AIFM Directive Restricts Alternative Investment Fund Marketing in the EU

In 2009, the European Commission introduced its Directive (the “Directive”) on Alternative Investment Fund Managers (“AIFM”), which would regulate investment funds within the European Union (“EU”).  Although the Directive was introduced in 2009, it still has not passed, due in large part to disagreement over its restrictions on the ability of non-EU AIFMs to market their funds in the EU.  This week, the Belgian presidency of the EU announced a proposal[1] which would permit non-EU domiciled AIFMs to market their funds in one of two ways.  The first option is for the non-EU AIFM to obtain a “passport” from one of the EU states which would allow the AIFM to market its funds in the EU.  However, even with a passport, a non-EU AIFM would still have to comply with an extensive list of requirements.  The second option is for the non-EU AIFM to market its funds by complying with each EU state’s private placement rules.  Under the second option, the non-EU AIFM would have to comply with private placement rules for each of the different states in which it intends to market its funds.  Proponents of the Directive believe that it will create cohesive regulation and increased transparency among AIFMs in EU states.  Opponents of the Directive, including U.S. Treasury Secretary Timothy Geithner, argue that it is protectionist and potentially damaging to cross-border investment, since it creates extensive hurdles preventing non-EU AIFMs the ability to market funds in the EU.

[1] Proposal for a Directive of the European Parliament and of the Council on Alternative Investment Fund Managers and Amending Directives 2003/41/EC and 2009/65/EC (Revised Compromise Proposal 2010), available at


  1. Helpful article. Seems to me that the second option makes the EU virtually pointless. If you have to follow the private placement rules of each individual state anyway, then the overarching entity is meaningless. In any event, it would be interesting to know what level of regulation foreign fund managers are subject to in the United States.

  2. I must admit I was shocked and disturbed to hear the EU was promulgating such a discriminatory procedure. All non-EU AIFMs would be specifically targeted, left to navigate a maze of 27 nations’ different private placement rules in order to simply market funds in the EU. I suppose Geithner had a similar take on the situation, though now probably appeased by the “passport” system (Ben Moshinsky, European Finance Ministers Agree on Rules for Hedge-Funds, Private Equity, Bloomberg, Oct. 19, 2010, available at At first glance, the passport system seems to alleviate all problems for non-EU AIFMs. With the passport system, non-EU AIFMs only need to be authorized in one EU territory to be operational in all 27. What’s the catch? How difficult will it actually be for a non-EU AIFM to become authorized in the first place? What will be the insurance consequences for AIFMs after implementing these new, cumbersome regulations? The goal of preventing another global economic crisis is a noble one, but were AIFMs to blame in the first place? Will these regulations actually meet that goal? Though these questions are still unanswered for me, I must breathe a sigh of relief that the passport system has been agreed upon.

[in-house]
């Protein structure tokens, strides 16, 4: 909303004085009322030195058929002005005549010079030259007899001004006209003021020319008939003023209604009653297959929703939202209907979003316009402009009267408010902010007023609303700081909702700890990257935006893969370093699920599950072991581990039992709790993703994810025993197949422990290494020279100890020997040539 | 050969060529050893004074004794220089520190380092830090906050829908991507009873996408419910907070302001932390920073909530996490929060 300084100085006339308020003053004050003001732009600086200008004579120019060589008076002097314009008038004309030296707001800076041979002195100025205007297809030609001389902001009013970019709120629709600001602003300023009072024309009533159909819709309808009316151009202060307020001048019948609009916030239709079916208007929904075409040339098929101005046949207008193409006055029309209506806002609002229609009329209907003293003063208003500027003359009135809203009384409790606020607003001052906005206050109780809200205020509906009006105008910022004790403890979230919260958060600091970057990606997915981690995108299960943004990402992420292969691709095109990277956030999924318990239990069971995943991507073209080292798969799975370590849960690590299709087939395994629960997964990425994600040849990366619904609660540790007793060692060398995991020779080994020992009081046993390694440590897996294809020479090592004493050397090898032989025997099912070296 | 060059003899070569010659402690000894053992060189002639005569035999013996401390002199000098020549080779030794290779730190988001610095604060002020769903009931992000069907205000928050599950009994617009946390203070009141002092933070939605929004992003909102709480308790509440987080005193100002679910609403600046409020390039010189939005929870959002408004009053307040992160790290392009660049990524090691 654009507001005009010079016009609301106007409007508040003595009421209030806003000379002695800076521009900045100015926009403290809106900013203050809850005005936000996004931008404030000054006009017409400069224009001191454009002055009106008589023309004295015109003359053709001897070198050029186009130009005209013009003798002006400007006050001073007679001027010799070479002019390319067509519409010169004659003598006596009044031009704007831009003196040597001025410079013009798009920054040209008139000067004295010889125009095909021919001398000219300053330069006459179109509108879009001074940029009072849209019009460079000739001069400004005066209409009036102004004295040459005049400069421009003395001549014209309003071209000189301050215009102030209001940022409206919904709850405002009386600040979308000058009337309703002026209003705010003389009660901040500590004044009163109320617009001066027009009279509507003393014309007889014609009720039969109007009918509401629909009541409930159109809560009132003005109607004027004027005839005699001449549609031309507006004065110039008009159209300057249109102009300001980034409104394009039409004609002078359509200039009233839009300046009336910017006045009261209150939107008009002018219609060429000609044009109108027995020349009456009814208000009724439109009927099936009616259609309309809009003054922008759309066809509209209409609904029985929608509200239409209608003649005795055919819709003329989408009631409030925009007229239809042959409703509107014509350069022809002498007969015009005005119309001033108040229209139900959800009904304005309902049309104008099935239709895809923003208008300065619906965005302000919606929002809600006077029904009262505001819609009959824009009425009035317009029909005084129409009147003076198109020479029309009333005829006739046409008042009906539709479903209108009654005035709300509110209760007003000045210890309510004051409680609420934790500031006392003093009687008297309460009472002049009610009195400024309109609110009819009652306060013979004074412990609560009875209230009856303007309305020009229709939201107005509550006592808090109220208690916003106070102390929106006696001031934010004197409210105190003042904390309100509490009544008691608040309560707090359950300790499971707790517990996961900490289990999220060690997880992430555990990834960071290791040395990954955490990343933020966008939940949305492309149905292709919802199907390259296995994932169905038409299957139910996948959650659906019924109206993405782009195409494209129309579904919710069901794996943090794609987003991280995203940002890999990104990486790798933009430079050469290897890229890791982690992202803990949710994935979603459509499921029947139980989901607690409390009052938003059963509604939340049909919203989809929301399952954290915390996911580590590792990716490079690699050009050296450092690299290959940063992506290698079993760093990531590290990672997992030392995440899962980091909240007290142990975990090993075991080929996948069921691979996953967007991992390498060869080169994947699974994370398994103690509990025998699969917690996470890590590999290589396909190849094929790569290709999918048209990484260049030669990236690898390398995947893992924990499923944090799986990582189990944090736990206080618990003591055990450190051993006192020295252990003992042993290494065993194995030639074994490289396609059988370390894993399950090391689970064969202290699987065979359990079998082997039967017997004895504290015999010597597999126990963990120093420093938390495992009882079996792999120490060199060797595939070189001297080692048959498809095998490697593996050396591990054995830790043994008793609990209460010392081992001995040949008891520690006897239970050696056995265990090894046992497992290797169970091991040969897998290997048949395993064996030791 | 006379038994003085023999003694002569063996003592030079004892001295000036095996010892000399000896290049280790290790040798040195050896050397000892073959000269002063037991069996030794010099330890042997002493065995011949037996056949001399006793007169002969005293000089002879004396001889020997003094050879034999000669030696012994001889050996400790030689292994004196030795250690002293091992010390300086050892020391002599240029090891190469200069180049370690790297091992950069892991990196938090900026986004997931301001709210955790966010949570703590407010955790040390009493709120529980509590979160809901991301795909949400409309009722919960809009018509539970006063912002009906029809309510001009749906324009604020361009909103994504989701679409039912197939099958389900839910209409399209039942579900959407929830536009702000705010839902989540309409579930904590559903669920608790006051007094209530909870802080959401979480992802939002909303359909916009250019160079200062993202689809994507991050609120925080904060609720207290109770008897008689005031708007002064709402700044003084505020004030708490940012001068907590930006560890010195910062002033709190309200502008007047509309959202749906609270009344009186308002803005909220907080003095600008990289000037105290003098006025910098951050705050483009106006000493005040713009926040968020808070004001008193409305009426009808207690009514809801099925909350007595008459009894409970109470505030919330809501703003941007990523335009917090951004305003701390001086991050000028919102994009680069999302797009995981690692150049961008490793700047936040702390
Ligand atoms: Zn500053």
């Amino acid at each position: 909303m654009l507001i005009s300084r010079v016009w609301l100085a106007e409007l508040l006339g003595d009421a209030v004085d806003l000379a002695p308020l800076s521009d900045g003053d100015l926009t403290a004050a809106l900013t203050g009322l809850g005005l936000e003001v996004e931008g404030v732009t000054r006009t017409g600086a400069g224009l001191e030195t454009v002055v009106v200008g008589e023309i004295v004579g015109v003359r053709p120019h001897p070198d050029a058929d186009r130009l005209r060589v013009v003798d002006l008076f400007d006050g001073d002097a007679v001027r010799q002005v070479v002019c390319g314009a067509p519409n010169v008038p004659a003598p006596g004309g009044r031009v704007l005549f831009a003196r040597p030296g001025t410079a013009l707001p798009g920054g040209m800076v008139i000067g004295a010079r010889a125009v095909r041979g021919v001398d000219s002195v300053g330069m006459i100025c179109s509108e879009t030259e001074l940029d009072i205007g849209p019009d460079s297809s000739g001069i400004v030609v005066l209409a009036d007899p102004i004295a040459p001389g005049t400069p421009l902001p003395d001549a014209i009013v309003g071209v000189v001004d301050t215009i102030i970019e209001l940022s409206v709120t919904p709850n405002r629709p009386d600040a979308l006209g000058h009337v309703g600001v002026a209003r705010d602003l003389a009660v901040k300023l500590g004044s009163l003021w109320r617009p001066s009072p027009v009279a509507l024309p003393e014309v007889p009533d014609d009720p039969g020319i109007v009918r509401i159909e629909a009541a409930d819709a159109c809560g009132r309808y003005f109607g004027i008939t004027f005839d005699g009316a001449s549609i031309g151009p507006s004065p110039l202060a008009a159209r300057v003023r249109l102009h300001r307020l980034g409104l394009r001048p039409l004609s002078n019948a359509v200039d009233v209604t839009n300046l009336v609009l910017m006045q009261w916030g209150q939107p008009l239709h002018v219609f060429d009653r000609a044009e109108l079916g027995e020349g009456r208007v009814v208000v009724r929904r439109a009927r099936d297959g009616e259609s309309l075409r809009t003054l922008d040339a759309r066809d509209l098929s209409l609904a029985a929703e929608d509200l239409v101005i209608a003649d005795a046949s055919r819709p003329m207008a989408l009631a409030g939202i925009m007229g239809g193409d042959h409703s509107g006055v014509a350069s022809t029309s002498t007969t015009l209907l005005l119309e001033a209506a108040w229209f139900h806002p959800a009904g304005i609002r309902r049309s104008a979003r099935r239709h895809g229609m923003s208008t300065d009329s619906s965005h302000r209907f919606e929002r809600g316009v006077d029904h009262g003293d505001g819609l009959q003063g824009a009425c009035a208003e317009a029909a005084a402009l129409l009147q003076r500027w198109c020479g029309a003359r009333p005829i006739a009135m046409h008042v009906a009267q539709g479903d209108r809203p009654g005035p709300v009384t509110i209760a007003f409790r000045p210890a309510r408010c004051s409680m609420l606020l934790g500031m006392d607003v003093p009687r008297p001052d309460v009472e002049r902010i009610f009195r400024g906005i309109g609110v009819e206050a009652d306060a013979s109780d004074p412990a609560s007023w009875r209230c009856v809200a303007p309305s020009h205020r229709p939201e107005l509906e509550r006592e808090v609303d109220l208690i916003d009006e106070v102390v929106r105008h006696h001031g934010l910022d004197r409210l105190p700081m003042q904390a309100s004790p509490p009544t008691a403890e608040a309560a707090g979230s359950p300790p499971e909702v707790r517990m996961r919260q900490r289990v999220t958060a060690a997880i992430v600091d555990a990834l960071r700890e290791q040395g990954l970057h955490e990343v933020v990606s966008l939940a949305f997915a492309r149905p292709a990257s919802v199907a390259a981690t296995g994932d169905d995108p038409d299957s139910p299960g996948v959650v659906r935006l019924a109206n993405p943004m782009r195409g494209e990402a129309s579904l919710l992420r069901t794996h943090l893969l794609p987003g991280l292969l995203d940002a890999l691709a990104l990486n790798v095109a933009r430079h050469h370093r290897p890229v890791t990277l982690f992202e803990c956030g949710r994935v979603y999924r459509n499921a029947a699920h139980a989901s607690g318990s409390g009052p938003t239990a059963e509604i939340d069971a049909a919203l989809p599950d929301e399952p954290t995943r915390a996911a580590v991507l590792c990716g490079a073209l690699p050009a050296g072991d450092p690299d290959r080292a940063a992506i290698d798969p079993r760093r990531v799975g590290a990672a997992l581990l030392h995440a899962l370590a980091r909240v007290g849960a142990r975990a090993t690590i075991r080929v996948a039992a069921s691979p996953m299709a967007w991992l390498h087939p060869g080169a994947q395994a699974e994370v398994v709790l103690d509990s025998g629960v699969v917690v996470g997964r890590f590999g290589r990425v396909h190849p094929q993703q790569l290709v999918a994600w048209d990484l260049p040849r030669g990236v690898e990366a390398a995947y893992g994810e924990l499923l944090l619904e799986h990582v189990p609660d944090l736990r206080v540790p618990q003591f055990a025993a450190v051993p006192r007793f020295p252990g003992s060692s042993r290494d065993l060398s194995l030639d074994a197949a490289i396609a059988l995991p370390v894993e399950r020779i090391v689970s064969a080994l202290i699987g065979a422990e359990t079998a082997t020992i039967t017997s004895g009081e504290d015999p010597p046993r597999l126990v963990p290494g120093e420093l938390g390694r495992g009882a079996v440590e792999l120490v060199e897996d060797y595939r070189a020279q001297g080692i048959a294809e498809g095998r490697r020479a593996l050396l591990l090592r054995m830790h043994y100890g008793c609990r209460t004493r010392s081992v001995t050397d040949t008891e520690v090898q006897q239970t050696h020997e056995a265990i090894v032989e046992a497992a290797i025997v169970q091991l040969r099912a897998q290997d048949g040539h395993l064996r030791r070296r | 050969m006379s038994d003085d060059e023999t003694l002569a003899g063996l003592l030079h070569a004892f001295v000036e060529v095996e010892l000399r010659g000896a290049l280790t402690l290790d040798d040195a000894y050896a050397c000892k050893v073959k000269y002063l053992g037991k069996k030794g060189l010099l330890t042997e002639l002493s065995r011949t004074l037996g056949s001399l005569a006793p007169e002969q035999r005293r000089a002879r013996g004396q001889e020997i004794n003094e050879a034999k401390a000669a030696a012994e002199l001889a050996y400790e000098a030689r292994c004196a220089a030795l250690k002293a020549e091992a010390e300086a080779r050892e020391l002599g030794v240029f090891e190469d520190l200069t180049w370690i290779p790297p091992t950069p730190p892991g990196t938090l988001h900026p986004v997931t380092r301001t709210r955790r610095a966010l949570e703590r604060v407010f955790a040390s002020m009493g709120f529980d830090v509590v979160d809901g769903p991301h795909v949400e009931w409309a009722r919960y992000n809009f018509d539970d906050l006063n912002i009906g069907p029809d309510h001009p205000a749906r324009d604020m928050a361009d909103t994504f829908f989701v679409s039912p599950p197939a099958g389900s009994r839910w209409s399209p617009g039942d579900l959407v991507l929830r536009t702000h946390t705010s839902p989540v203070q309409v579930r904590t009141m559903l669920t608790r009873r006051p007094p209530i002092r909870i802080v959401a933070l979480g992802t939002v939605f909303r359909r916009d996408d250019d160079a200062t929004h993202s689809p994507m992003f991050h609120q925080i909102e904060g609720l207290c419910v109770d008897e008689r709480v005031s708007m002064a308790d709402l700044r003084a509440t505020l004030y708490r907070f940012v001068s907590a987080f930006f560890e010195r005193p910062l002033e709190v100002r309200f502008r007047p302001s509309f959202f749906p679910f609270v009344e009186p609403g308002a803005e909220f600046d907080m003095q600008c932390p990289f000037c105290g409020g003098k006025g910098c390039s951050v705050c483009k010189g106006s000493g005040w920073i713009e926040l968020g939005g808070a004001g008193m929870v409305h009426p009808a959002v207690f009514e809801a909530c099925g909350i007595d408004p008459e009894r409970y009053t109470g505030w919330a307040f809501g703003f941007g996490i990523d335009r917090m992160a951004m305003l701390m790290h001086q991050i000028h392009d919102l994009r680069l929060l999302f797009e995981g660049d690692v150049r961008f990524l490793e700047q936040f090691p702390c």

3. Considering that global economic growth is tepid, the prospect of the AIFM directive passing is disheartening. With U.S. GDP growth at 1.7% in the last quarter, and U.K. growth at 1.2%, why take the risk of any type of trade barrier? Hedge funds provide the unique opportunity to use the investments of the wealthy to grow the economy. As such, Secretary Geithner is correct to say that this is the wrong measure at the wrong time. In addition, the added layers of regulations are flat out scary. The prospect of complying with each EU state’s placement rules would be daunting. U.S. funds would be kept out of Europe, preventing us from entering a key market, at a time when the taking down of barriers is needed.

  4. It’s tough to blame the EU for wanting to protect itself from the American-style, weakly-regulated, Cowboy-capitalism that dragged their economy into the ditch alongside ours. The financial crisis taught the world the painful lesson that letting individuals pursue their own short-term, financial self interests unchecked (as advocated by free market fundamentalists) can be catastrophically detrimental to society’s collective interests (yes Glenn Beck-ers, collective interests do exist and are important). Accordingly, we need stronger rules to ensure that the global economy is not thrown under a bus for the benefit of a few financial institutions and their employees. This directive (along with London’s Bank Tax) are examples that the EU gets this point while America remains in the dark. At first glance (and knowing relatively little about this directive aside from this post), I applaud the EU for setting stricter rules and forcing American hedge funds to play by them. After all, if a guest at your party breaks your tv, your lamps, and a few windows, you can’t be blamed for eyeing him cautiously the next time he comes over.

  5. This is very interesting and I look forward to seeing how this all plays out in reality. There are a lot of implications here for the EU and the global community (certainly for the U.S. but also for Asian-based managers, among others). It looks like there have been some developments over the last few days. I would be interested to hear the author’s views on those.

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